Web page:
Department of Neurology, University of Massachusetts Medical School, Worcester
Cervical spondylosis is a risk factor for localized spinal cord lesions in multiple sclerosis
Objectives: To answer the question whether cervical spondylosis would increase the incidence of cord lesions in MS patients, we investigated the statistical association between the two pathologies.
Methods: We extracted demographics, basic disease characteristics and MRI data of a cohort of 304 consecutive MS patients. For a subset of 176 patients, a detailed analysis independently assessed for each cervical level the co-existence of spinal canal narrowing from spondylosis and corresponding cord signal abnormalities.
Results: The cohort had typical demographics and in over 80 % of cases there was at least one cord lesion. EDSS correlated with age, disease duration, cerebral lesion burden and spinal cord lesions. After adjusting for either age, disease duration, central lesion burden, or EDSS, the presence of spinal spondylosis was not significantly associated with spinal cord lesions (p > 0.05). In the subset of 176 subjects with the level-by-level spine data, we found a highly statistically significant association (Pearson's χ2 = 23.7, p < 0.001) between canal narrowing and cord lesion at the level directly above or below. This association remained highly significant in both univariable and multivariable logistic regression models adjusting for age, disease duration, MS treatment, cerebral lesion burden and disability scores (p < 0.001).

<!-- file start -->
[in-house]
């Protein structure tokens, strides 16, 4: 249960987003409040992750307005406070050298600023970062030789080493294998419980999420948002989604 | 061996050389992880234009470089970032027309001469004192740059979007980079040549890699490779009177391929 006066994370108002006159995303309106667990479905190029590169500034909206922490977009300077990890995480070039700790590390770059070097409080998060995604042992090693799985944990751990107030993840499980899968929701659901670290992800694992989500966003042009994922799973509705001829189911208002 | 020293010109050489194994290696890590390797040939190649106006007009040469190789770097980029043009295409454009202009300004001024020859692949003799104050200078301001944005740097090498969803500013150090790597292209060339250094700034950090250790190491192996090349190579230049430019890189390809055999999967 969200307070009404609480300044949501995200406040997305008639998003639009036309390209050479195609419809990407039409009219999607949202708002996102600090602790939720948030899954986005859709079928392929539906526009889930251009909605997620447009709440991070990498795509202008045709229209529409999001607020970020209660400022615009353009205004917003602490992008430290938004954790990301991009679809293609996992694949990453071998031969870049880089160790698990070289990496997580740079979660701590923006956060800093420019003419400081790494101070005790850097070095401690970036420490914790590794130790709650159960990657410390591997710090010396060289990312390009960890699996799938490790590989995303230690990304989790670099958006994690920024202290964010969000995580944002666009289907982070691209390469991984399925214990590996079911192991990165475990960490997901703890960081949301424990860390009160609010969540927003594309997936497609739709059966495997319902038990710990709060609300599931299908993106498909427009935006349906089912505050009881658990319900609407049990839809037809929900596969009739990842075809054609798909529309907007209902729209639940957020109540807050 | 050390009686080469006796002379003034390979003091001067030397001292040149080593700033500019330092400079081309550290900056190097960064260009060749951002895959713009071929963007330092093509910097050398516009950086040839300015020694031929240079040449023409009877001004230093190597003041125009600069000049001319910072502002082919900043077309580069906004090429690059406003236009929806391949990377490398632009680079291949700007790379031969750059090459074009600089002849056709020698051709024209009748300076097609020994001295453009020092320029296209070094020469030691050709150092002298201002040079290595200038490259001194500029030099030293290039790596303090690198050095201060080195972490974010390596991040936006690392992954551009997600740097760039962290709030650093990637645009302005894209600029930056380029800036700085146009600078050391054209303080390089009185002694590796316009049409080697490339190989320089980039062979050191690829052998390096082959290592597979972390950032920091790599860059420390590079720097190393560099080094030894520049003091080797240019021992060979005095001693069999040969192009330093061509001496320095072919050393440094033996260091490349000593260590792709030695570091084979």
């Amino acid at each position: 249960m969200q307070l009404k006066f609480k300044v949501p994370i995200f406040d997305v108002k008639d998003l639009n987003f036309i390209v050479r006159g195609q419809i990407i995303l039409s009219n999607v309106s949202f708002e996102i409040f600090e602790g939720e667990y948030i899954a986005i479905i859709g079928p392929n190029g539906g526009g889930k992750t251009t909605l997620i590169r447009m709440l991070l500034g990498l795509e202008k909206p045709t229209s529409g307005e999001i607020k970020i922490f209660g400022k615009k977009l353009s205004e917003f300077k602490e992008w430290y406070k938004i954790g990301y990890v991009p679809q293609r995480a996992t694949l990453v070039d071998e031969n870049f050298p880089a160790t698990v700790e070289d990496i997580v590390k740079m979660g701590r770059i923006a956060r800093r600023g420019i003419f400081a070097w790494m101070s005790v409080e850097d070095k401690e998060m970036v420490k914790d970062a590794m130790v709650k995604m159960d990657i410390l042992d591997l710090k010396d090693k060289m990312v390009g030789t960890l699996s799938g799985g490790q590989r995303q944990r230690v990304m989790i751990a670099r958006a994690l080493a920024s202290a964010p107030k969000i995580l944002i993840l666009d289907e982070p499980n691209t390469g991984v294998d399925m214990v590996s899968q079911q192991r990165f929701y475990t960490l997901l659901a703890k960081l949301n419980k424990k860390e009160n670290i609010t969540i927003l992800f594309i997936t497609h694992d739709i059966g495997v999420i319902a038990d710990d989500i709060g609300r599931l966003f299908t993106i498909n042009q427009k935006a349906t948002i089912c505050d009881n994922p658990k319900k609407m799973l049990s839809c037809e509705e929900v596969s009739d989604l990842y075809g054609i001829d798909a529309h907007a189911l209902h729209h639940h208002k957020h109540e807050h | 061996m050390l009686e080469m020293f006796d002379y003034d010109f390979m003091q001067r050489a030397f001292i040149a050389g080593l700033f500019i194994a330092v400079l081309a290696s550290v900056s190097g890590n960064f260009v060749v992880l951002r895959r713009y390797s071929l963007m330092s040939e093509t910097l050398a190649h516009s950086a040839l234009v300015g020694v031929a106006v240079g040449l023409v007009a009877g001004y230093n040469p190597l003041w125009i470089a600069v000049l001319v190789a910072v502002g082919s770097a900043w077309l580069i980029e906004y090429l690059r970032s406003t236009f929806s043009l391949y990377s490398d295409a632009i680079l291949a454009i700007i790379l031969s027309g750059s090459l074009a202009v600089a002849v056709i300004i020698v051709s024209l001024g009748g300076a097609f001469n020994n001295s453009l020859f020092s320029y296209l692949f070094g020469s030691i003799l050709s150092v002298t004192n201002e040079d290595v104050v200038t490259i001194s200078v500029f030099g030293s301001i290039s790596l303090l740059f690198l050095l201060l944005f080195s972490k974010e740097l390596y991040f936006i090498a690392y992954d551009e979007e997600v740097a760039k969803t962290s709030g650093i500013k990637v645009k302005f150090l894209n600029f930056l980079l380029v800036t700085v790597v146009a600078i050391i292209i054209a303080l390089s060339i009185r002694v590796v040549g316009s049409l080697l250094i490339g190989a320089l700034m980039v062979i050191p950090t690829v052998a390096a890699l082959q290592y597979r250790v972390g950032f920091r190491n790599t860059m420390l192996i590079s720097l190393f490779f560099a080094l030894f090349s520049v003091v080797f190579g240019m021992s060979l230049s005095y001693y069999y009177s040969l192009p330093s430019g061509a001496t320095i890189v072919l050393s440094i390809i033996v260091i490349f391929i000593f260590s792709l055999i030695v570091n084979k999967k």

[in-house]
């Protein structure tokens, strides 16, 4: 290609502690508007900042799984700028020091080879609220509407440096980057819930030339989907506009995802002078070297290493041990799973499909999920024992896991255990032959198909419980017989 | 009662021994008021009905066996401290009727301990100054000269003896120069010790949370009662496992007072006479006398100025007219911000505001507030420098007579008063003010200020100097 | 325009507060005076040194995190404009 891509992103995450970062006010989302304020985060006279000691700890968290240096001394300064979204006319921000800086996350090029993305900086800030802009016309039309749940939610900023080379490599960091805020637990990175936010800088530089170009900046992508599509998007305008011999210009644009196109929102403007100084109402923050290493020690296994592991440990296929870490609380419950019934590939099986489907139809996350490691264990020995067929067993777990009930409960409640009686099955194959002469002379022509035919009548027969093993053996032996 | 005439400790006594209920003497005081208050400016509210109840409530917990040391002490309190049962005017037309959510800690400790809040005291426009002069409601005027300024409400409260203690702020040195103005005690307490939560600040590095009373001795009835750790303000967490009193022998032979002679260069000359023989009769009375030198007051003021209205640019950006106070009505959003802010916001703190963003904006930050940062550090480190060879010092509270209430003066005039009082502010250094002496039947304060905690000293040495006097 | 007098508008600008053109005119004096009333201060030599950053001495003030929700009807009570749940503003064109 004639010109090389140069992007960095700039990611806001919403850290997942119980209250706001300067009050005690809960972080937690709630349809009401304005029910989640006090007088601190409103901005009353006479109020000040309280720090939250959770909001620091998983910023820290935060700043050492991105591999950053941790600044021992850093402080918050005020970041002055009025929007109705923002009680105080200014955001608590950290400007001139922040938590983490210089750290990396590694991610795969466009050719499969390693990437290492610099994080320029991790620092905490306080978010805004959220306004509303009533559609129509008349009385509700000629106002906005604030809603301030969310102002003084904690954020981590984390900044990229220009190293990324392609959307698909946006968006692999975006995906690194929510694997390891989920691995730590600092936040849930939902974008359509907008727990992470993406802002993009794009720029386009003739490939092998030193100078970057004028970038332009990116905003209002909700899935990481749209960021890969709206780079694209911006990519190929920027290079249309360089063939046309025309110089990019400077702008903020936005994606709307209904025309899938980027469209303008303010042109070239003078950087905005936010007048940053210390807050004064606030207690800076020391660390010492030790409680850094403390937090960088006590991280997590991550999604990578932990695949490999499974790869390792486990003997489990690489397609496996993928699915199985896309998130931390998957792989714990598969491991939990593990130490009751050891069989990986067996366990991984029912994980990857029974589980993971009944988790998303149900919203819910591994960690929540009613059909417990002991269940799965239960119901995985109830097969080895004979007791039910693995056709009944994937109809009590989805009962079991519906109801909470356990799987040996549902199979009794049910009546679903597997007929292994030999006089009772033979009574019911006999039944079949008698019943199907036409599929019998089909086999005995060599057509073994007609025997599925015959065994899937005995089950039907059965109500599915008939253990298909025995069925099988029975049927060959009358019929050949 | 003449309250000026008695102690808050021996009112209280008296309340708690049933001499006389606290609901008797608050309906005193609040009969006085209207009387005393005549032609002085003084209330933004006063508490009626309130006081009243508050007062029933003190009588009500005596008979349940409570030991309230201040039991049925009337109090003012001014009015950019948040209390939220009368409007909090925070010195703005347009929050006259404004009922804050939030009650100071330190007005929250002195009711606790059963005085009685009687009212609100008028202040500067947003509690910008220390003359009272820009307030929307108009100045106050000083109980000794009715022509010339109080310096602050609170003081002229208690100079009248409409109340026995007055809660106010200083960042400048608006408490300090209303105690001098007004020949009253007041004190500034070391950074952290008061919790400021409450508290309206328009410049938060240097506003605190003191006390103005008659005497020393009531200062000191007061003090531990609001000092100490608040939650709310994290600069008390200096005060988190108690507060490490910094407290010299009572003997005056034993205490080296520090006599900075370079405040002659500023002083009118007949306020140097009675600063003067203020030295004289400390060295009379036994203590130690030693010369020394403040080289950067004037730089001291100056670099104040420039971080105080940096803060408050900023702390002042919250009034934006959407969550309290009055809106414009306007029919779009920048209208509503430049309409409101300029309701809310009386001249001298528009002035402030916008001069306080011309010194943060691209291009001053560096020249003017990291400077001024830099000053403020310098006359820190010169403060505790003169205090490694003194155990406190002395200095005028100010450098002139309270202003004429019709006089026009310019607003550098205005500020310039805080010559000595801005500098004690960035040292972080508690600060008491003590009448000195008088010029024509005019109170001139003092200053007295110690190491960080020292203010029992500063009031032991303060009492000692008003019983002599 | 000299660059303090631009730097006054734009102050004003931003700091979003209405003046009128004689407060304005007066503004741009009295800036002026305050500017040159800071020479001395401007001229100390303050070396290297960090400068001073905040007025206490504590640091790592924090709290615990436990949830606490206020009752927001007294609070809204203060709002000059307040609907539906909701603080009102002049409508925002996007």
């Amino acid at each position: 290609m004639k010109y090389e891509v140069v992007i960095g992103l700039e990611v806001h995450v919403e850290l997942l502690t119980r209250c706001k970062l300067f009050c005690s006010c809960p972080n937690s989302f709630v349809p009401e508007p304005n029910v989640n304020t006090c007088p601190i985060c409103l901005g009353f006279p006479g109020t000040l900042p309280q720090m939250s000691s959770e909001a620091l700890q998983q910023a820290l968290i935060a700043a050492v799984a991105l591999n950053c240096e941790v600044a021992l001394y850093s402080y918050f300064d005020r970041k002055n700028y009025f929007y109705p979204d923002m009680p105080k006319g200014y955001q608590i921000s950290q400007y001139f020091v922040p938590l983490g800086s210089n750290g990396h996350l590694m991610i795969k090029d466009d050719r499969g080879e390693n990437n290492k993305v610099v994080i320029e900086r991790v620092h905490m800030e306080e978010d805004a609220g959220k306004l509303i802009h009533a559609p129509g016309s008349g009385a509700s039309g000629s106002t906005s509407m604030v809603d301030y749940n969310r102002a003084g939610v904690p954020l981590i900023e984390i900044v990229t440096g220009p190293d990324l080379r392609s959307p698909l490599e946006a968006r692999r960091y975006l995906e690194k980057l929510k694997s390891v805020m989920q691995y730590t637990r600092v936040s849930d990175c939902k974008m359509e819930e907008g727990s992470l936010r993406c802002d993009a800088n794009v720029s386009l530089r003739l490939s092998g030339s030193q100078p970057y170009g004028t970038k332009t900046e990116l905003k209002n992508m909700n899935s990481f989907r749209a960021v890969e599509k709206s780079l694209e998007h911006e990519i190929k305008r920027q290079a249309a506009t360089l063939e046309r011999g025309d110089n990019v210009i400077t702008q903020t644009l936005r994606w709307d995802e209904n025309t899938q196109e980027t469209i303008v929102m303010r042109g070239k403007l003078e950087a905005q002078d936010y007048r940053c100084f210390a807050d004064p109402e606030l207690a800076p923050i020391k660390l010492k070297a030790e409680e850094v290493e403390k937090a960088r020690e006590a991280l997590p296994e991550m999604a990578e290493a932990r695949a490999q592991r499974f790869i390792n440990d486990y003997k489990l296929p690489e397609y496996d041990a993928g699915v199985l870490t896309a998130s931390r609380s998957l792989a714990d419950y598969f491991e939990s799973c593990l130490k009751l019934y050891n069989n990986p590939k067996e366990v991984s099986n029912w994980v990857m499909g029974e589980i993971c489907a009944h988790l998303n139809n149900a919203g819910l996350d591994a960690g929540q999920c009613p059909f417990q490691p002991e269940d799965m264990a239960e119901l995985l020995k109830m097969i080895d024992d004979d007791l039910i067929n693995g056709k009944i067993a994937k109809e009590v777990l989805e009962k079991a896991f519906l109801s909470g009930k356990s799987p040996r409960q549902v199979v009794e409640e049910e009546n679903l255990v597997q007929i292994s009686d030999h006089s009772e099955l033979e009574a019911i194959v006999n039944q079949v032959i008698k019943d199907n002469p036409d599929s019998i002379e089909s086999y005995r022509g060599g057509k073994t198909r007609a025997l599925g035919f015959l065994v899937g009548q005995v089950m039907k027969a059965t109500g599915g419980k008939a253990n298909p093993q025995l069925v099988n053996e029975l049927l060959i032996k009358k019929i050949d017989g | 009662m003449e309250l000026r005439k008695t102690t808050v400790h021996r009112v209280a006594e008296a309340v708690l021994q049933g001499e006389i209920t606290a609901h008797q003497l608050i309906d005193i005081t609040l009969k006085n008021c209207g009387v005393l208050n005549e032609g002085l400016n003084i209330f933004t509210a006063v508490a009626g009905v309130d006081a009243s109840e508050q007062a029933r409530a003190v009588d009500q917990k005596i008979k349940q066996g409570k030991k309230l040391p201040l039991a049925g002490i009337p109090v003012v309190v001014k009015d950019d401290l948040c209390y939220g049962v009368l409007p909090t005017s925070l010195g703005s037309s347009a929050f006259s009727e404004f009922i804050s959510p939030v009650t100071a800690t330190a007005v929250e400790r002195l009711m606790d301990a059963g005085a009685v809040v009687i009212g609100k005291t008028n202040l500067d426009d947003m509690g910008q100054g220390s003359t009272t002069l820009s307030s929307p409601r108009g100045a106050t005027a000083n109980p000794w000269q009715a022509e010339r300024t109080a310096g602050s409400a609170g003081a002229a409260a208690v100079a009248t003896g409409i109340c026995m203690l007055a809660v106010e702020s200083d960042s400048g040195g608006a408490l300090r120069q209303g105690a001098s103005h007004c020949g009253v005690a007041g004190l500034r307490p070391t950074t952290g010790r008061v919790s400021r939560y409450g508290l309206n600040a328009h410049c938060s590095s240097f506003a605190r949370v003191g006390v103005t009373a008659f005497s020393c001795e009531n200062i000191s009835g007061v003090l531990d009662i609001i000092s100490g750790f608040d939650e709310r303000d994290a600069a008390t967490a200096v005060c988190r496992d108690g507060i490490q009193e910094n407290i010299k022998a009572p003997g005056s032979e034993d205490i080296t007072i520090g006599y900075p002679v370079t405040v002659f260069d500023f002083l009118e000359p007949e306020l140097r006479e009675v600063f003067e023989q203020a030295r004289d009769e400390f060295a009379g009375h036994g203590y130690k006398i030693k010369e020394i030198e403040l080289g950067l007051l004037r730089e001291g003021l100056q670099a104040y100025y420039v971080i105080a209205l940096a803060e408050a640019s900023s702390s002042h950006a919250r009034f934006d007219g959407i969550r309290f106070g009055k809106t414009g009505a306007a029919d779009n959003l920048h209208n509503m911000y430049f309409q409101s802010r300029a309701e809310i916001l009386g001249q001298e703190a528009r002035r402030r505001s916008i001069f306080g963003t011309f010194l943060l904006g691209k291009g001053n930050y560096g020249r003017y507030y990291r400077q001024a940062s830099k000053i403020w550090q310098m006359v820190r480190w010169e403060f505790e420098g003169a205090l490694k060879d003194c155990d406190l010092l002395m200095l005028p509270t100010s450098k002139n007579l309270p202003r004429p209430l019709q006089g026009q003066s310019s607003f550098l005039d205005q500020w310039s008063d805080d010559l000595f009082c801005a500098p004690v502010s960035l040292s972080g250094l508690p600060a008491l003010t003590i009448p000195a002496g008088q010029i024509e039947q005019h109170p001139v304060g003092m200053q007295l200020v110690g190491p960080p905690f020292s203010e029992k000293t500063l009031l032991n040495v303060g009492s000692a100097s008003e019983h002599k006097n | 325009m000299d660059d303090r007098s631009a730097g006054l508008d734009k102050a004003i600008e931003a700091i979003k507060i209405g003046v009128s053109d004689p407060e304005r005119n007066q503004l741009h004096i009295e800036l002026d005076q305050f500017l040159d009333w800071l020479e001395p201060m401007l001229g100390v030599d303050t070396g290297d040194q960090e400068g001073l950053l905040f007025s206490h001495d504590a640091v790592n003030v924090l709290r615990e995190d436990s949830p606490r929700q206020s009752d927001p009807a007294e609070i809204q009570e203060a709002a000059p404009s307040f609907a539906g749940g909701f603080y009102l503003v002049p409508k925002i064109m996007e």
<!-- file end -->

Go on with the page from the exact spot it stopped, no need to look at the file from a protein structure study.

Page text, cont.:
Conclusions: The data from our cohort of MS patients suggest an indirect contribution of cervical spondylosis to disability by increasing the risk of developing localized cord lesions. While further studies are needed to confirm the findings and clarify disease mechanisms, closer attention should be paid to worsening spondylosis in patients with MS.
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